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The U.S. Federal Communications Commission has voted to approve new net neutrality rules by reclassifying broadband as a regulated public utility, over the objections of the commission's Republican members and large broadband providers.
It's been an unusually tough few months for Big Telecom. The industry, which enjoys a generally friendly regulatory climate, has plenty of influence in Congress and with state and local governments across the country.
The U.S. Federal Communications Commission has redefined advanced broadband as having 25Mbps download speeds, up from 4Mbps, giving the agency new authority to pass rules to encourage deployment across the country.
A group of 38 mayors and other elected officials from cities like Boston, Seattle, and Kansas City Thursday urged the FCC to strike down state laws that restrict the development of public high-speed Internet services and allow municipal networks to flourish.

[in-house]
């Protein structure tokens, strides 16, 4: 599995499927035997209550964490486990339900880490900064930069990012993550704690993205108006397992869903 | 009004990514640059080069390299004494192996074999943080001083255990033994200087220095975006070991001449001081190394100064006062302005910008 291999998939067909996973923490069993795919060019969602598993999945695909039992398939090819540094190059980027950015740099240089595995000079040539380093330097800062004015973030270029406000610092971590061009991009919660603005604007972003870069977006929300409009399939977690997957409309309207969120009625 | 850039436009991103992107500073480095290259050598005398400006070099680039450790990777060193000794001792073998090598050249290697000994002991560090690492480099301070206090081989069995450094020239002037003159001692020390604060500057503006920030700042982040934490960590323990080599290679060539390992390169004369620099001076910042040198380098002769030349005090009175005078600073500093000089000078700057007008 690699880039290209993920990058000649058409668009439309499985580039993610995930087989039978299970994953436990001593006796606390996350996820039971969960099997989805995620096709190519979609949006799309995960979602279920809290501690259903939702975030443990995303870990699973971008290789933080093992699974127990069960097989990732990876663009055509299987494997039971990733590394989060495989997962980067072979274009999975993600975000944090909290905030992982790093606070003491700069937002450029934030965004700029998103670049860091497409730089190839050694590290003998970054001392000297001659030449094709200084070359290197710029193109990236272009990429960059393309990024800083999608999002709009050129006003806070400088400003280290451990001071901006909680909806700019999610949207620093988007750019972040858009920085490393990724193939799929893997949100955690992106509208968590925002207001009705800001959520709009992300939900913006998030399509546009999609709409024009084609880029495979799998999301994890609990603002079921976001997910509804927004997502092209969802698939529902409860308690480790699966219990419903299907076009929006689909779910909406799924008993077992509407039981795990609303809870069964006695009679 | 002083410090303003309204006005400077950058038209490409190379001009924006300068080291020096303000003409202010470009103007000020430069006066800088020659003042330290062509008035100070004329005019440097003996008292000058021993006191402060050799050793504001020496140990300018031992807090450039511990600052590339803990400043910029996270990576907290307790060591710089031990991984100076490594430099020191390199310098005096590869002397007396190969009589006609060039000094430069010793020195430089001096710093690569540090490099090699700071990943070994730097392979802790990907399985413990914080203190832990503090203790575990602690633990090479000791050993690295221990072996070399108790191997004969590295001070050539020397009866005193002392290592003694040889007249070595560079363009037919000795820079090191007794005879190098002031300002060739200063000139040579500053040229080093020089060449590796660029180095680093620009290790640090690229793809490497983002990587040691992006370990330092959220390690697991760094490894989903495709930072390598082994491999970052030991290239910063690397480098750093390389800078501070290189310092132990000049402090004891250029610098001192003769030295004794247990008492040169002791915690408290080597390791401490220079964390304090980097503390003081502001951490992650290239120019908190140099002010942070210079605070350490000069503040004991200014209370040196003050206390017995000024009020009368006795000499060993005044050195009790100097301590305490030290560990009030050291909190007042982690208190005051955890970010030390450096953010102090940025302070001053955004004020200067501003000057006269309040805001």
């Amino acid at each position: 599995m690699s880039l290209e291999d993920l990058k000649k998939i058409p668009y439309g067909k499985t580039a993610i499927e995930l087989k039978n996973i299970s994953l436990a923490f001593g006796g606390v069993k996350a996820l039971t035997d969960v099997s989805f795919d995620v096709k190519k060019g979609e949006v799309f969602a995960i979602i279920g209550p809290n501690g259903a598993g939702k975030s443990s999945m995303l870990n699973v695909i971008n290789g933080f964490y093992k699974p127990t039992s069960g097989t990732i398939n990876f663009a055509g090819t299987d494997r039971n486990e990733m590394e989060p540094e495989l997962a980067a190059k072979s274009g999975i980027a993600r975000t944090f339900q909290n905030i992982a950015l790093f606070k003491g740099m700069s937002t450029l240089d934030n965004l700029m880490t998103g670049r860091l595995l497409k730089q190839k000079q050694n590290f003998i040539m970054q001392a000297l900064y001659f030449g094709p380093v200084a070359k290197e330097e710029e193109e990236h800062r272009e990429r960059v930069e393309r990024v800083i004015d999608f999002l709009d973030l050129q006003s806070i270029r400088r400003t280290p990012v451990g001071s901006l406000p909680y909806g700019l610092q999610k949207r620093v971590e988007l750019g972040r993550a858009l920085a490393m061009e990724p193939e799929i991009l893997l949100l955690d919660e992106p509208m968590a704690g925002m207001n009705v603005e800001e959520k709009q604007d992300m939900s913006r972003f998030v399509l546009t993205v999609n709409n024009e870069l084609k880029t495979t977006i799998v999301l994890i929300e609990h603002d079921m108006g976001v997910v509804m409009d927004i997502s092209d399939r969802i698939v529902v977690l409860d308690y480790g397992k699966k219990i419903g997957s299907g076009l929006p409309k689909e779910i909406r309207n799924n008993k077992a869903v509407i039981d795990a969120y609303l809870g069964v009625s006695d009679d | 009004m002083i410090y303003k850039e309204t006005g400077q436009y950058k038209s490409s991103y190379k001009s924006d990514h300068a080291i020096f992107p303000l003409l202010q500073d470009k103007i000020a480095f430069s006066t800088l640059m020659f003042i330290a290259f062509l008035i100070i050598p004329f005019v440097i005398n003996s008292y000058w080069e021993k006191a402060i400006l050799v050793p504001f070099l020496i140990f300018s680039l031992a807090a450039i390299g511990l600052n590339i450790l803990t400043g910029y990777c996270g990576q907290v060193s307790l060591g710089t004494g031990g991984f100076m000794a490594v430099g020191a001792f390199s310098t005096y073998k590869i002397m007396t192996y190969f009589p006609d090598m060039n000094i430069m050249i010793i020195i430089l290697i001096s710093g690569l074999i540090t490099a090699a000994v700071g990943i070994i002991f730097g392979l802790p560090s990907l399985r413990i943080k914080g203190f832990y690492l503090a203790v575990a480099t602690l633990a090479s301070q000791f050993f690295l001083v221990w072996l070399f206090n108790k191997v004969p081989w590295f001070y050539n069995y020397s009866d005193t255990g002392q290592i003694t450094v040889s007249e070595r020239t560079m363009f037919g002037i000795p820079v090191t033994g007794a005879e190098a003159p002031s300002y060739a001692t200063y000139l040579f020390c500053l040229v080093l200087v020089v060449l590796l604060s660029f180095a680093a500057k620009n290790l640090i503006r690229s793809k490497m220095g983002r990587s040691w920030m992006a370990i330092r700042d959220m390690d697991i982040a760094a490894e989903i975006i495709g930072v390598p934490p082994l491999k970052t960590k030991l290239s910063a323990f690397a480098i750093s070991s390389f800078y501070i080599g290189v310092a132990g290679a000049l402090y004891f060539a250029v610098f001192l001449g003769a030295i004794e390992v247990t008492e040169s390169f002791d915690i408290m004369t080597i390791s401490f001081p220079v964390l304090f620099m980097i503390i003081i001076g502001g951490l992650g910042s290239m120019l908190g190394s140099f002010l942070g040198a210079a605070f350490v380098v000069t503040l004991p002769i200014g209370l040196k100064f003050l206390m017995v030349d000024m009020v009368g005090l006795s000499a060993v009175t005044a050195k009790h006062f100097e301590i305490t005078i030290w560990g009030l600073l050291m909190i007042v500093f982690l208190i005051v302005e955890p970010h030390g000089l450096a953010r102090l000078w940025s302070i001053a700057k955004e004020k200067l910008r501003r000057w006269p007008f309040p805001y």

The tech industry's most influential companies spent record amounts of money on federal lobbying in 2014 despite a general drop in lobbying by most tech companies. The spending was often directed at areas away from the central business of technology, and it indicates how diverse and powerful major tech companies are becoming.
AT&T and Google have talked up plans to extend supercharged broadband speeds to several U.S. cities and offer lesser service for free to underserved areas. But whether they, and other providers, can bridge the nation's digital divide without federal help remains to be seen.
It's difficult to predict how an appeals court will rule after it hears arguments Monday in Verizon Communication's challenge of the U.S. Federal Communications Commission's net neutrality rules.
The most popular Web sites are under increasing pressure to add support for IPv6, a long-anticipated upgrade to IPv4, the Internet's main communications protocol.
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